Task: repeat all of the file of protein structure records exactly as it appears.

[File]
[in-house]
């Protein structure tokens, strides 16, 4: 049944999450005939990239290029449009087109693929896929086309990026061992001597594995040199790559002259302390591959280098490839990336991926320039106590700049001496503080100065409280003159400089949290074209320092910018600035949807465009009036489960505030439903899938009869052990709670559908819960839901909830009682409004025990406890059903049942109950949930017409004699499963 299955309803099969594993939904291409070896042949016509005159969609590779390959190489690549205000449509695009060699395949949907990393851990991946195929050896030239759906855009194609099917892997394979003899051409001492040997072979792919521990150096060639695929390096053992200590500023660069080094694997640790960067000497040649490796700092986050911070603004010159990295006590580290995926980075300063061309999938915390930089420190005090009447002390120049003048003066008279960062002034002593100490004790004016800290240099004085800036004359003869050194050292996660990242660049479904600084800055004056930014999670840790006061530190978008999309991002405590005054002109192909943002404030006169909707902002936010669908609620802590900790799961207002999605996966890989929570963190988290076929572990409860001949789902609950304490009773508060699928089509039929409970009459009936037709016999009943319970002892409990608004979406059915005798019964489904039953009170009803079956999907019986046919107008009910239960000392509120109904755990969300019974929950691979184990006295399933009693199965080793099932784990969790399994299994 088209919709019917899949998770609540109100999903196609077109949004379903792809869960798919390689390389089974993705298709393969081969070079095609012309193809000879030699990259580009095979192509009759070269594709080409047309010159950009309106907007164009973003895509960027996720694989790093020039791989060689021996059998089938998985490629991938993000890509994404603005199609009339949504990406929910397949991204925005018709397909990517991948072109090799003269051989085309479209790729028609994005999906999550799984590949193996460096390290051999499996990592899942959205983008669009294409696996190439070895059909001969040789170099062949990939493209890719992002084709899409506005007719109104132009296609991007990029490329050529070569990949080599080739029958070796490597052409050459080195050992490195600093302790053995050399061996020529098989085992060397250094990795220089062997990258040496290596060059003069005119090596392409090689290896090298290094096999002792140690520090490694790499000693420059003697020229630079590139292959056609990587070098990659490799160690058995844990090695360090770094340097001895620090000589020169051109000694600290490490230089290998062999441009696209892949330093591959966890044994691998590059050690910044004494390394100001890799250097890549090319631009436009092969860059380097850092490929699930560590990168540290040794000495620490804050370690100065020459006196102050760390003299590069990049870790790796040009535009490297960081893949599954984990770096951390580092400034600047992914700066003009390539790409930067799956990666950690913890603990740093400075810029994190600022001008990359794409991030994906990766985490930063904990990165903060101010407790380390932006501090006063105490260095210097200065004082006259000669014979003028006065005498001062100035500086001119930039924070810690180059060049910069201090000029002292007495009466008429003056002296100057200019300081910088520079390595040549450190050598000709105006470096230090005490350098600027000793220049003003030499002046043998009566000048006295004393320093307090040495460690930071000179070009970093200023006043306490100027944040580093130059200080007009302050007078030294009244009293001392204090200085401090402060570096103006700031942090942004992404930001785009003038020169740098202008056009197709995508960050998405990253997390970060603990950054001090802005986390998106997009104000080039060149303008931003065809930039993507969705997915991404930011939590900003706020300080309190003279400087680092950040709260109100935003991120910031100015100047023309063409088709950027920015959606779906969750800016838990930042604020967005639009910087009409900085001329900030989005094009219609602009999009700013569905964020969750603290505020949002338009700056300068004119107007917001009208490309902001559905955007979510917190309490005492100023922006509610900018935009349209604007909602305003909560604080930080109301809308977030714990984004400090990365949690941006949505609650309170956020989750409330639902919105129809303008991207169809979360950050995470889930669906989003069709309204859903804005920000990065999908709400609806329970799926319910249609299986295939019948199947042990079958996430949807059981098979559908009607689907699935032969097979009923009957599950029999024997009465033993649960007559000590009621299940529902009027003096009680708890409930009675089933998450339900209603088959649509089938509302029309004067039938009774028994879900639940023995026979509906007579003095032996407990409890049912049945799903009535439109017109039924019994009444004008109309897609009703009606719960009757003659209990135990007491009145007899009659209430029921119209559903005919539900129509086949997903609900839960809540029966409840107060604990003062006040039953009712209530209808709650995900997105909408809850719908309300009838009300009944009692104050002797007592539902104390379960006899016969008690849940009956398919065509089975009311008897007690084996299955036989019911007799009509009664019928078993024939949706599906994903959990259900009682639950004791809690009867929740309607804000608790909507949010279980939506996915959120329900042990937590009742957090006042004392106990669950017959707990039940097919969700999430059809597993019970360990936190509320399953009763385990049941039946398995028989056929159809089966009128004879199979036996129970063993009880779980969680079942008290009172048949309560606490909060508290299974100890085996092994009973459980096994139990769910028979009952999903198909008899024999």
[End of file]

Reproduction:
[in-house]
């Protein structure tokens, strides 16, 4: 049944999450005939990239290029449009087109693929896929086309990026061992001597594995040199790559002259302390591959280098490839990336991926320039106590700049001496503080100065409280003159400089949290074209320092910018600035949807465009009036489960505030439903899938009869052990709670559908819960839901909830009682409004025990406890059903049942109950949930017409004699499963 299955309803099969594993939904291409070896042949016509005159969609590779390959190489690549205000449509695009060699395949949907990393851990991946195929050896030239759906855009194609099917892997394979003899051409001492040997072979792919521990150096060639695929390096053992200590500023660069080094694997640790960067000497040649490796700092986050911070603004010159990295006590580290995926980075300063061309999938915390930089420190005090009447002390120049003048003066008279960062002034002593100490004790004016800290240099004085800036004359003869050194050292996660990242660049479904600084800055004056930014999670840790006061530190978008999309991002405590005054002109192909943002404030006169909707902002936010669908609620802590900790799961207002999605996966890989929570963190988290076929572990409860001949789902609950304490009773508060699928089509039929409970009459009936037709016999009943319970002892409990608004979406059915005798019964489904039953009170009803079956999907019986046919107008009910239960000392509120109904755990969300019974929950691979184990006295399933009693199965080793099932784990969790399994299994 088209919709019917899949998770609540109100999903196609077109949004379903792809869960798919390689390389089974993705298709393969081969070079095609012309193809000879030699990259580009095979192509009759070269594709080409047309010159950009309106907007164009973003895509960027996720694989790093020039791989060689021996059998089938998985490629991938993000890509994404603005199609009339949504990406929910397949991204925005018709397909990517991948072109090799003269051989085309479209790729028609994005999906999550799984590949193996460096390290051999499996990592899942959205983008669009294409696996190439070895059909001969040789170099062949990939493209890719992002084709899409506005007719109104132009296609991007990029490329050529070569990949080599080739029958070796490597052409050459080195050992490195600093302790053995050399061996020529098989085992060397250094990795220089062997990258040496290596060059003069005119090596392409090689290896090298290094096999002792140690520090490694790499000693420059003697020229630079590139292959056609990587070098990659490799160690058995844990090695360090770094340097001895620090000589020169051109000694600290490490230089290998062999441009696209892949330093591959966890044994691998590059050690910044004494390394100001890799250097890549090319631009436009092969860059380097850092490929699930560590990168540290040794000495620490804050370690100065020459006196102050760390003299590069990049870790790796040009535009490297960081893949599954984990770096951390580092400034600047992914700066003009390539790409930067799956990666950690913890603990740093400075810029994190600022001008990359794409991030994906990766985490930063904990990165903060101010407790380390932006501090006063105490260095210097200065004082006259000669014979003028006065005498001062100035500086001119930039924070810690180059060049910069201090000029002292007495009466008429003056002296100057200019300081910088520079390595040549450190050598000709105006470096230090005490350098600027000793220049003003030499002046043998009566000048006295004393320093307090040495460690930071000179070009970093200023006043306490100027944040580093130059200080007009302050007078030294009244009293001392204090200085401090402060570096103006700031942090942004992404930001785009003038020169740098202008056009197709995508960050998405990253997390970060603990950054001090802005986390998106997009104000080039060149303008931003065809930039993507969705997915991404930011939590900003706020300080309190003279400087680092950040709260109100935003991120910031100015100047023309063409088709950027920015959606779906969750800016838990930042604020967005639009910087009409900085001329900030989005094009219609602009999009700013569905964020969750603290505020949002338009700056300068004119107007917001009208490309902001559905955007979510917190309490005492100023922006509610900018935009349209604007909602305003909560604080930080109301809308977030714990984004400090990365949690941006949505609650309170956020989750409330639902919105129809303008991207169809979360950050995470889930669906989003069709309204859903804005920000990065999908709400609806329970799926319910249609299986295939019948199947042990079958996430949807059981098979559908009607689907699935032969097979009923009957599950029999024997009465033993649960007559000590009621299940529902009027003096009680708890409930009675089933998450339900209603088959649509089938509302029309004067039938009774028994879900639940023995026979509906007579003095032996407990409890049912049945799903009535439109017109039924019994009444004008109309897609009703009606719960009757003659209990135990007491009145007899009659209430029921119209559903005919539900129509086949997903609900839960809540029966409840107060604990003062006040039953009712209530209808709650995900997105909408809850719908309300009838009300009944009692104050002797007592539902104390379960006899016969008690849940009956398919065509089975009311008897007690084996299955036989019911007799009509009664019928078993024939949706599906994903959990259900009682639950004791809690009867929740309607804000608790909507949010279980939506996915959120329900042990937590009742957090006042004392106990669950017959707990039940097919969700999430059809597993019970360990936190509320399953009763385990049941039946398995028989056929159809089966009128004879199979036996129970063993009880779980969680079942008290009172048949309560606490909060508290299974100890085996092994009973459980096994139990769910028979009952999903198909008899024999």